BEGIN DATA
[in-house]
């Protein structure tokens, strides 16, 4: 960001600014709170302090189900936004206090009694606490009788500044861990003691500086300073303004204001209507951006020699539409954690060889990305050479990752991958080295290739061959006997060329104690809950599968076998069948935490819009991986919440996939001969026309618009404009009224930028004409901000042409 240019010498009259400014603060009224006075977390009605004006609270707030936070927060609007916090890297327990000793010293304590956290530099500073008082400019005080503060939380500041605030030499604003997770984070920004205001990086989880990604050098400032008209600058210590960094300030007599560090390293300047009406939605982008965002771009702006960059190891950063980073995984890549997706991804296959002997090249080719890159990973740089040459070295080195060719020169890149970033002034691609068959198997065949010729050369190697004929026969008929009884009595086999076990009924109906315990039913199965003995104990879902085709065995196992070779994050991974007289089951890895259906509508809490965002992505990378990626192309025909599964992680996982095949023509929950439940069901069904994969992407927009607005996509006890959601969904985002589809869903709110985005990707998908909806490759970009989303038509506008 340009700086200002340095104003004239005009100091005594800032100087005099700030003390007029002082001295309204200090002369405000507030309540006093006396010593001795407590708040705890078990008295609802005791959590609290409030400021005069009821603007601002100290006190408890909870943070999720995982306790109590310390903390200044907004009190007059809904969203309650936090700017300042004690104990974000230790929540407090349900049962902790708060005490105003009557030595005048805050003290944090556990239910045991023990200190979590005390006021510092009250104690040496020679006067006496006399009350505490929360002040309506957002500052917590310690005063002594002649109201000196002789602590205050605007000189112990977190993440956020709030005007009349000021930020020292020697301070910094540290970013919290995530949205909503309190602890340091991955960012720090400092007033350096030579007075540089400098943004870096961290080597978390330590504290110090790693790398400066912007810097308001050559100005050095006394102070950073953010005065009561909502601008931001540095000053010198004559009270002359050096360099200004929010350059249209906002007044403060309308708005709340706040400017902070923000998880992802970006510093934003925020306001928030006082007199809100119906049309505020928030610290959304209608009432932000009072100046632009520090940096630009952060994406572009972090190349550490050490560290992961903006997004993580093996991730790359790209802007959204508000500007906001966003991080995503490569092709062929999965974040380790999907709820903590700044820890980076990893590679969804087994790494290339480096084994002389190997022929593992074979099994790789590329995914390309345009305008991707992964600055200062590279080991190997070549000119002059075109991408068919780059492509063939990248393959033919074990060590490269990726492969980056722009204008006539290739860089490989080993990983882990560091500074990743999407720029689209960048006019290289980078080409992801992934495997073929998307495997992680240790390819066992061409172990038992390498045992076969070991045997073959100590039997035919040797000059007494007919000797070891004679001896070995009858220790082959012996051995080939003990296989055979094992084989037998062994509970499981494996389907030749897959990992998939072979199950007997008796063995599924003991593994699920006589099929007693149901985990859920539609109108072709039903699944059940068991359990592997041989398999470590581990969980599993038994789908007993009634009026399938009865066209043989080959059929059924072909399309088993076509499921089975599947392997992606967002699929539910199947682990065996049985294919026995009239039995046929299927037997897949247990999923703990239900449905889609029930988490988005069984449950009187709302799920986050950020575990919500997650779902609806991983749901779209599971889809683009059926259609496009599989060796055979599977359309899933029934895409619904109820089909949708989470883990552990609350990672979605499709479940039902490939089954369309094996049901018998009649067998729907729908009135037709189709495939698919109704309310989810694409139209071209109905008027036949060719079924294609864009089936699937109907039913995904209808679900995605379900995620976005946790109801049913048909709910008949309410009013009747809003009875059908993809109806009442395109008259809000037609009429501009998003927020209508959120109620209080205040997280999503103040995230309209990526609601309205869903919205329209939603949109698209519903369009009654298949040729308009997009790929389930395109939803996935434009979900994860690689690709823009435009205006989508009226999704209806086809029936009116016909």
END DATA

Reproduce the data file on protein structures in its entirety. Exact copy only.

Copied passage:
[in-house]
């Protein structure tokens, strides 16, 4: 960001600014709170302090189900936004206090009694606490009788500044861990003691500086300073303004204001209507951006020699539409954690060889990305050479990752991958080295290739061959006997060329104690809950599968076998069948935490819009991986919440996939001969026309618009404009009224930028004409901000042409 240019010498009259400014603060009224006075977390009605004006609270707030936070927060609007916090890297327990000793010293304590956290530099500073008082400019005080503060939380500041605030030499604003997770984070920004205001990086989880990604050098400032008209600058210590960094300030007599560090390293300047009406939605982008965002771009702006960059190891950063980073995984890549997706991804296959002997090249080719890159990973740089040459070295080195060719020169890149970033002034691609068959198997065949010729050369190697004929026969008929009884009595086999076990009924109906315990039913199965003995104990879902085709065995196992070779994050991974007289089951890895259906509508809490965002992505990378990626192309025909599964992680996982095949023509929950439940069901069904994969992407927009607005996509006890959601969904985002589809869903709110985005990707998908909806490759970009989303038509506008 340009700086200002340095104003004239005009100091005594800032100087005099700030003390007029002082001295309204200090002369405000507030309540006093006396010593001795407590708040705890078990008295609802005791959590609290409030400021005069009821603007601002100290006190408890909870943070999720995982306790109590310390903390200044907004009190007059809904969203309650936090700017300042004690104990974000230790929540407090349900049962902790708060005490105003009557030595005048805050003290944090556990239910045991023990200190979590005390006021510092009250104690040496020679006067006496006399009350505490929360002040309506957002500052917590310690005063002594002649109201000196002789602590205050605007000189112990977190993440956020709030005007009349000021930020020292020697301070910094540290970013919290995530949205909503309190602890340091991955960012720090400092007033350096030579007075540089400098943004870096961290080597978390330590504290110090790693790398400066912007810097308001050559100005050095006394102070950073953010005065009561909502601008931001540095000053010198004559009270002359050096360099200004929010350059249209906002007044403060309308708005709340706040400017902070923000998880992802970006510093934003925020306001928030006082007199809100119906049309505020928030610290959304209608009432932000009072100046632009520090940096630009952060994406572009972090190349550490050490560290992961903006997004993580093996991730790359790209802007959204508000500007906001966003991080995503490569092709062929999965974040380790999907709820903590700044820890980076990893590679969804087994790494290339480096084994002389190997022929593992074979099994790789590329995914390309345009305008991707992964600055200062590279080991190997070549000119002059075109991408068919780059492509063939990248393959033919074990060590490269990726492969980056722009204008006539290739860089490989080993990983882990560091500074990743999407720029689209960048006019290289980078080409992801992934495997073929998307495997992680240790390819066992061409172990038992390498045992076969070991045997073959100590039997035919040797000059007494007919000797070891004679001896070995009858220790082959012996051995080939003990296989055979094992084989037998062994509970499981494996389907030749897959990992998939072979199950007997008796063995599924003991593994699920006589099929007693149901985990859920539609109108072709039903699944059940068991359990592997041989398999470590581990969980599993038994789908007993009634009026399938009865066209043989080959059929059924072909399309088993076509499921089975599947392997992606967002699929539910199947682990065996049985294919026995009239039995046929299927037997897949247990999923703990239900449905889609029930988490988005069984449950009187709302799920986050950020575990919500997650779902609806991983749901779209599971889809683009059926259609496009599989060796055979599977359309899933029934895409619904109820089909949708989470883990552990609350990672979605499709479940039902490939089954369309094996049901018998009649067998729907729908009135037709189709495939698919109704309310989810694409139209071209109905008027036949060719079924294609864009089936699937109907039913995904209808679900995605379900995620976005946790109801049913048909709910008949309410009013009747809003009875059908993809109806009442395109008259809000037609009429501009998003927020209508959120109620209080205040997280999503103040995230309209990526609601309205869903919205329209939603949109698209519903369009009654298949040729308009997009790929389930395109939803996935434009979900994860690689690709823009435009205006989508009226999704209806086809029936009116016909």